Patoleo are made for Konsachem Fest, or the Catholic harvest festival



We love the annual routine of having Patoleo commemorate the Feast of the Assumption of Our Lady and India’s Independence Day!

The markets nearby are constantly teeming with bunches of turmeric leaves while at home preparations are underway to soak the red rice, grind it to apply it to the leaves, and then include the filler.

A sweet blend of jaggery, grated coconut, boiled moong dal or sugar, boiled moong dal and grated coconut!

Image source: bongong.com

Patoleo are made for Konsachem Fest, or the Roman Catholic harvest festival, which starts from the Church of Our Lady of the Snows, Raia, on the 5the August and continues throughout the month in various parish churches on separate dates.

The harvest festival on the 21stst of August through the Comunidade (community) of Taleigão de Tiswadi The taluka is traditionally extensive due to the fact that the culture dates back to 1510 when Alfonso de Albuquerque and his men were stranded and deprived of meals after an attack through Adil Shah.

The people of Taleigão fed Alfonso and his men. After Alfonso returned to Goa, he granted the villagers the privilege of being the first in the taluka to cut and bless the sheaves of new paddy.

Most surprising of all is that Patoleo has its possible origin in distant Bengal.

Patoleo is quite similar to the preparation called Bengal pitha, which is also a rice paste and coconut and coconut stuffed rice balls made in January for the seasonal rice harvest there.

I believe that migration [triggered by fear of foreign invasion in medieval India] brought it to Goa.

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The sweet dish of rice, jaggery and coconut has obviously made its way into Christian cuisine in Hindu culture.

The same patoleo, with a slight variation, are made to celebrate Nag Panchami, the worship of snakes during the Hindu month of Shravana, which begins on the 23rd.e July and the Navyachi Panchamon harvest festival which is celebrated the day after Ganesh Chaturthi (Chavath in Konkani), the auspicious day to pay homage to the Hindu god Ganesha.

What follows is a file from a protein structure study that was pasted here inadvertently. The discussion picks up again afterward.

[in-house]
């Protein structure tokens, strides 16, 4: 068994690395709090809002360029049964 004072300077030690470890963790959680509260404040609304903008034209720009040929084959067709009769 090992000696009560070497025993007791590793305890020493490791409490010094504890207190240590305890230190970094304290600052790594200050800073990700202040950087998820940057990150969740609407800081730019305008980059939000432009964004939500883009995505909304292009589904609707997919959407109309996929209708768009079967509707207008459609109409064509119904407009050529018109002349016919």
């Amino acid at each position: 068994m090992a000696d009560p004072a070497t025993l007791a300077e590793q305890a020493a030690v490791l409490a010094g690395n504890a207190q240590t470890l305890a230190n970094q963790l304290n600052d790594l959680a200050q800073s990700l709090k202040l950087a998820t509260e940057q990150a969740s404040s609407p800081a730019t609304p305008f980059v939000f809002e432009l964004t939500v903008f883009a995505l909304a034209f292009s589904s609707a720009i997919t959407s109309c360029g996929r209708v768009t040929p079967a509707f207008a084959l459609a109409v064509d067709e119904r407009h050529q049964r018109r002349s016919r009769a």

Hartalika Teej Vrat is a fast undertaken by Hindu women in commemoration of Parvati’s penance to obtain Shiva as a husband.

Hartalika is the name given to Parvati by Shiva, and she was to be worshiped under this name. After the rituals, the women celebrate by eating patoleo.

Patoleo without salt are also offered to the goddess, who would have wanted them when she was pregnant.

Traditionally, Hindus and Catholics have sent the patoleo with the vojem, or trousseau, to the groom’s house. The distribution of patoleo would mark happy activities such as the birth of a child and the construction of a new house.

The turmeric leaves used to incorporate and flavor the patoleo are fragrant and have recovery abilities due to their antioxidant, anti-inflammatory, antifungal and antibacterial properties.

The palm or sugar cane jaggery used yields a herbal sweetener with nutrients. Shredded coconut contains lauric acid which can boost HDL (good) cholesterol levels in the blood.

Variations of patoleo are available, with banana and jackfruit leaves replacing turmeric leaves, and additions of dal, jackfruit chunks, raisins, cashews, or pumpkin.

The simplest recipe, however, calls for a paste made from parboiled rice that is soaked and ground. The paste is used on rectangular cut turmeric leaves stuffed with choon, which is a combination of jaggery coconut, grated coconut, and cardamom. The leaves are folded and then steamed in a confr (container for steaming).

This is probably true, as patoleo can even be found among the East Indian Catholic community of Mumbai, where it is called pan mori, and patoley by Mangalorean Catholics.

In recent years, the Patoienchem Fest has also been celebrated at the Socorro in Bardez with great pomp.

The no-frills festival aims to merge various aspects of Goan culture to awaken a sense of pride that will motivate our younger generation to work towards preserving it.


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